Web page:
Ottawa: The government has been urged to limit consular services for dual citizens who travel on a foreign passport or who live outside of Canada for prolonged periods, a report said on Tuesday.
The proposal was described in briefing books prepared for Foreign Affairs Minister John Baird and Trade Minister Ed Fast, and cited by the daily Globe and Mail.
"Recent (international) crises have highlighted that many Canadian passport holders have limited connection to Canada (and) are seen by some as maintaining a `citizenship of convenience,`" the document was quoted as saying.
The document also reportedly notes that consular officials had been asked to help Canadian citizens in 50 international crises in 36 countries in one recent 15-month period alone.
In order to keep a lid on costs, it suggests "differentiating levels of service provided to dual nationals who choose not to use a Canadian passport when travelling or living abroad."
As well, it says the government could impose a "residency requirement or a tax contribution obligation as a condition to be eligible for assistance abroad."
Adria Minsky, spokeswoman for consular affairs Minister Lynne Yelich, dismissed the brief, telling: "Our policy is to provide consular services to all Canadian citizens, to the best of our ability."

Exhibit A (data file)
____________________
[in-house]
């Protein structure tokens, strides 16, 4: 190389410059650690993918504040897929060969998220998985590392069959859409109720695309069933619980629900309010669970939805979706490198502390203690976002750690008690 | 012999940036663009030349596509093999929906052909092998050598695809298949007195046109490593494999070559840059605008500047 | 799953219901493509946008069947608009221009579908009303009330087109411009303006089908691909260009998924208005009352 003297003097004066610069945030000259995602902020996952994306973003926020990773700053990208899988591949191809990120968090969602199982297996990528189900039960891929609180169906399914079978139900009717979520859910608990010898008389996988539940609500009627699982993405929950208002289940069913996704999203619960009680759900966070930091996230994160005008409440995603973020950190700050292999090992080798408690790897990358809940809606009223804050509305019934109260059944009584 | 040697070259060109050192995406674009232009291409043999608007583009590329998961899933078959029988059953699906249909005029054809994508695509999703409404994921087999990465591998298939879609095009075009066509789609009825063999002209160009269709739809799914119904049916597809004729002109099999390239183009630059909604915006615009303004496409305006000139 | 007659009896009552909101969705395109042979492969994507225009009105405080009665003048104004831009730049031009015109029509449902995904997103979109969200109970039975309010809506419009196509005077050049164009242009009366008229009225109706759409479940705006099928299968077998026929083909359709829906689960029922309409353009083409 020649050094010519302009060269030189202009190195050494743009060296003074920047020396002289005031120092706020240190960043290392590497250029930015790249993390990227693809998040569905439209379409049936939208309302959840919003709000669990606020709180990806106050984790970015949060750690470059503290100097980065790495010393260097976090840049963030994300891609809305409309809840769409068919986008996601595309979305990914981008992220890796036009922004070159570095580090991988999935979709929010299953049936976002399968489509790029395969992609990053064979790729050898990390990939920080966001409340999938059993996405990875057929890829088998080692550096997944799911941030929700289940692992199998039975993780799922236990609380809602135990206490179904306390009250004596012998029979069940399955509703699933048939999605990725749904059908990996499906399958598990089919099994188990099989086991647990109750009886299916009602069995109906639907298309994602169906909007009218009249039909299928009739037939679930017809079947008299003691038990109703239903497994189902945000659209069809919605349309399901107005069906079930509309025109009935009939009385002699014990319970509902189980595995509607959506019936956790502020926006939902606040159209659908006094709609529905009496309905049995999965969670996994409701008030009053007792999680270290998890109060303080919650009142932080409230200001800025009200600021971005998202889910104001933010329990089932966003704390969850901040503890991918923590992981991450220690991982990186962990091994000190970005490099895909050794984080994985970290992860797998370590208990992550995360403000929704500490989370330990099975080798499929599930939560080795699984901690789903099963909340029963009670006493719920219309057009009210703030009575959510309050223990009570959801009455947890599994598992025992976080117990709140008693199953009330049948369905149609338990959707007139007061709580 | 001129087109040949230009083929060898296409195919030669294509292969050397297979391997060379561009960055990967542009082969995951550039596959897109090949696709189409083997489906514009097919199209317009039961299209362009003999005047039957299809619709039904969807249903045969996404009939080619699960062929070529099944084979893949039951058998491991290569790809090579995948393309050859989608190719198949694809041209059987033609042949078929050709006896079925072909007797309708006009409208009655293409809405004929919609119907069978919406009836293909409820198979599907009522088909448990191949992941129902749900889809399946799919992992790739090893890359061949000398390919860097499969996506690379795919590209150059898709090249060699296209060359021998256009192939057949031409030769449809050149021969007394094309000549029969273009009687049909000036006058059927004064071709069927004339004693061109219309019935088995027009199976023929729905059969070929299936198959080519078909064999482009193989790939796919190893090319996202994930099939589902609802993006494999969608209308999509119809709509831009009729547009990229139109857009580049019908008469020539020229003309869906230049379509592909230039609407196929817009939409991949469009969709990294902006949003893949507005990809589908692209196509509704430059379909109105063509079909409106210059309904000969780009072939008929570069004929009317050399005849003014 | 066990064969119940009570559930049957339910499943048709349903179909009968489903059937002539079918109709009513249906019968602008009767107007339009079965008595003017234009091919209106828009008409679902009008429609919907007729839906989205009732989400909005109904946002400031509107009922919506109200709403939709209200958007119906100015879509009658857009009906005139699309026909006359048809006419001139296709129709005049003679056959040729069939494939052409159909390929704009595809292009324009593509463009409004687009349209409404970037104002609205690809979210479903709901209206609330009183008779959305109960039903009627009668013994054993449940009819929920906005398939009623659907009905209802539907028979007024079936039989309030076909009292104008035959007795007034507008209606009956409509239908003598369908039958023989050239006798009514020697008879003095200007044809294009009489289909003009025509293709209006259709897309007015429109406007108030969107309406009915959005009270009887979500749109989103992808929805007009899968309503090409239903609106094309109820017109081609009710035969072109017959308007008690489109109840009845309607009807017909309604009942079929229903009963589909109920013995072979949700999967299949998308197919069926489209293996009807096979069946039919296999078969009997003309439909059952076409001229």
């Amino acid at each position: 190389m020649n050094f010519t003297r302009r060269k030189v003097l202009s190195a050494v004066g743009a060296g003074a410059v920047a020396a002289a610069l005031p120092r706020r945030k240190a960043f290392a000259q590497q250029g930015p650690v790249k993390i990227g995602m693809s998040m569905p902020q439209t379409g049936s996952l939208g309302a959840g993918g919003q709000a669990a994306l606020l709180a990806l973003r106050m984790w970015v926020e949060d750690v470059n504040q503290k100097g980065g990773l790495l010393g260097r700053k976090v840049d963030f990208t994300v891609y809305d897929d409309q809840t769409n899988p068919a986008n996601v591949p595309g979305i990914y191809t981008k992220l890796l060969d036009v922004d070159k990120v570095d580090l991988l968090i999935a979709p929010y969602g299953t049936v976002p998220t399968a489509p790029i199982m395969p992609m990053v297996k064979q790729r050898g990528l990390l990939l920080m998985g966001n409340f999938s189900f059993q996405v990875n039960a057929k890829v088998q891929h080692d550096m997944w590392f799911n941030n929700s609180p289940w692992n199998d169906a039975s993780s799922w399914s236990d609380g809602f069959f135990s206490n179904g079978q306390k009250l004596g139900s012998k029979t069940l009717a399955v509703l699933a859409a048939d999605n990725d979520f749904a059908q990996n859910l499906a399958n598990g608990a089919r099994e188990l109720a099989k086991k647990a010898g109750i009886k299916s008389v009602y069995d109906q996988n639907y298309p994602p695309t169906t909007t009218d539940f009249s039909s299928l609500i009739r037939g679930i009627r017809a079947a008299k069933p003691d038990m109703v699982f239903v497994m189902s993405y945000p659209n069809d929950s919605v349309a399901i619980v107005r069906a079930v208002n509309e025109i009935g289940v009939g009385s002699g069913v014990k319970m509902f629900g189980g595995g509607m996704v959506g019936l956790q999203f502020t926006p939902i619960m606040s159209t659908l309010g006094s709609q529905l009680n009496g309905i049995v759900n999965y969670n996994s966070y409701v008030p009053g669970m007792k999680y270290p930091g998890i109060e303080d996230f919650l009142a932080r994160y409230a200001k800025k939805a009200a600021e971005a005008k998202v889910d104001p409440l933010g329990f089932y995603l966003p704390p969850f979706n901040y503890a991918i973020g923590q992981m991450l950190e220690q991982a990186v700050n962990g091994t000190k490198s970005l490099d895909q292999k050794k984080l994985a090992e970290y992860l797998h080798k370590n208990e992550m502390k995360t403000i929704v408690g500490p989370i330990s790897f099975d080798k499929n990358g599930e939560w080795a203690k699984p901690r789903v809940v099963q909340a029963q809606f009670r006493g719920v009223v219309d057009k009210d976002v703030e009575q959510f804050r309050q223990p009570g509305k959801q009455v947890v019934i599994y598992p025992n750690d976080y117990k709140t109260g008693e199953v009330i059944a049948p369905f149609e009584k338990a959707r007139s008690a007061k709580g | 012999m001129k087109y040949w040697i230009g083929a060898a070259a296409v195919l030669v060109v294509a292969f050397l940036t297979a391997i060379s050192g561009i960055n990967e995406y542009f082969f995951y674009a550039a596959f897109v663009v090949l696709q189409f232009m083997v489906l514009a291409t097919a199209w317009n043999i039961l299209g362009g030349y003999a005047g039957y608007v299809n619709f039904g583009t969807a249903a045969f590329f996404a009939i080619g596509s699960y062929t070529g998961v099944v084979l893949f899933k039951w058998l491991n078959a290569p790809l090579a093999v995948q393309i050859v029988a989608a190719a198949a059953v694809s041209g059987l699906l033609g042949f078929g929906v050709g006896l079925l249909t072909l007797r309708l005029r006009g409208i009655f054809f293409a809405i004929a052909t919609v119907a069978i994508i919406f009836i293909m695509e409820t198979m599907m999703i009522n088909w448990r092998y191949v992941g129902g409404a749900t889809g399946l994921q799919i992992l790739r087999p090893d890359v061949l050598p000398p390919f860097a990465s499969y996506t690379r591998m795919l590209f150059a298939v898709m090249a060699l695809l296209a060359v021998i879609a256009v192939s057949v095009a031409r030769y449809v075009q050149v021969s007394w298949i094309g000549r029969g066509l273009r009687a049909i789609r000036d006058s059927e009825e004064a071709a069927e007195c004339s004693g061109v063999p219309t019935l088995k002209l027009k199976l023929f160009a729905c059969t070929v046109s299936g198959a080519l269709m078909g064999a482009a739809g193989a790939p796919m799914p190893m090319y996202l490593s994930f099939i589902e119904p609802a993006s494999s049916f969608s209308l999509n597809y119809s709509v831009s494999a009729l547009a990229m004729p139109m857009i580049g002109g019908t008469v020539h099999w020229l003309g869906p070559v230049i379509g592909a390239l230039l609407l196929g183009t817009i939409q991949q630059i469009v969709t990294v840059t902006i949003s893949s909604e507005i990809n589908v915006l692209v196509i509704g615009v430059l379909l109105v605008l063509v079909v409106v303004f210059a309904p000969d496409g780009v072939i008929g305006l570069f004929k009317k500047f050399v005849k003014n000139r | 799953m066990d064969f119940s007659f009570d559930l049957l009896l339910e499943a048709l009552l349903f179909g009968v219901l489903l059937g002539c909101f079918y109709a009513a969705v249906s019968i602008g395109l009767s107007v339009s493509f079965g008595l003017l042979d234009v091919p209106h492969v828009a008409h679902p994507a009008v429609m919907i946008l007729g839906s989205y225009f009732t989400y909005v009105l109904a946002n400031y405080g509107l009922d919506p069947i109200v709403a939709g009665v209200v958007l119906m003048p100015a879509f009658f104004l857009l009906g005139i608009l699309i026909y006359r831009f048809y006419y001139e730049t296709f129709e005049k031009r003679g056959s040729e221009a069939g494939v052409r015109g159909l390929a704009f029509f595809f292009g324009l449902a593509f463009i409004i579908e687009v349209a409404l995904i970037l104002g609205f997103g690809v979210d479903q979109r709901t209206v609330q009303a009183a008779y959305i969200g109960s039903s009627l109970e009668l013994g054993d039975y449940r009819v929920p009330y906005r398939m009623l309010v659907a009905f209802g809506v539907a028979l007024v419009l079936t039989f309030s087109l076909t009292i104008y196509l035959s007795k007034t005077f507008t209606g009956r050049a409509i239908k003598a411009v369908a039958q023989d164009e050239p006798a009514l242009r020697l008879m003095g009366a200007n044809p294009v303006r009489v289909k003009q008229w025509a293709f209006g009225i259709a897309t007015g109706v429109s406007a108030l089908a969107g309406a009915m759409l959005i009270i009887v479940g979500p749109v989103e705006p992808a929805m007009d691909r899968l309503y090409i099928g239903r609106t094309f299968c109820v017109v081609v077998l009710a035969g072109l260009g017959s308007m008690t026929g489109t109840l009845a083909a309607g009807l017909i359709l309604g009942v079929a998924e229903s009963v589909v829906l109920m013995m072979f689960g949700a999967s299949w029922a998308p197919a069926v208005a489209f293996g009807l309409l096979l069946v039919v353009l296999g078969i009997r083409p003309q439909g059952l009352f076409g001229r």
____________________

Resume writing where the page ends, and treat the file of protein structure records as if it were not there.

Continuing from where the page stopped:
Concerns about dual citizenship flared up in 2006 when the government was called to rescue Canadian citizens living abroad and with few ties to this country from Lebanon.
According to the Senate Standing Committee on Foreign Affairs, Canada evacuated 14,730 people after fighting broke out between Hezbollah militants based in Lebanon and Israeli soldiers, in the largest mass evacuation the country had ever mounted, at a reported cost of Can$85 million.
Another 25,000 to 35,000 dual citizens living in or visiting Lebanon did not seek Canadian help.
The thinktank Asia Pacific Foundation of Canada estimated in a 2010 report that there are 2.8 million Canadians, or roughly eight percent of the total population, living abroad.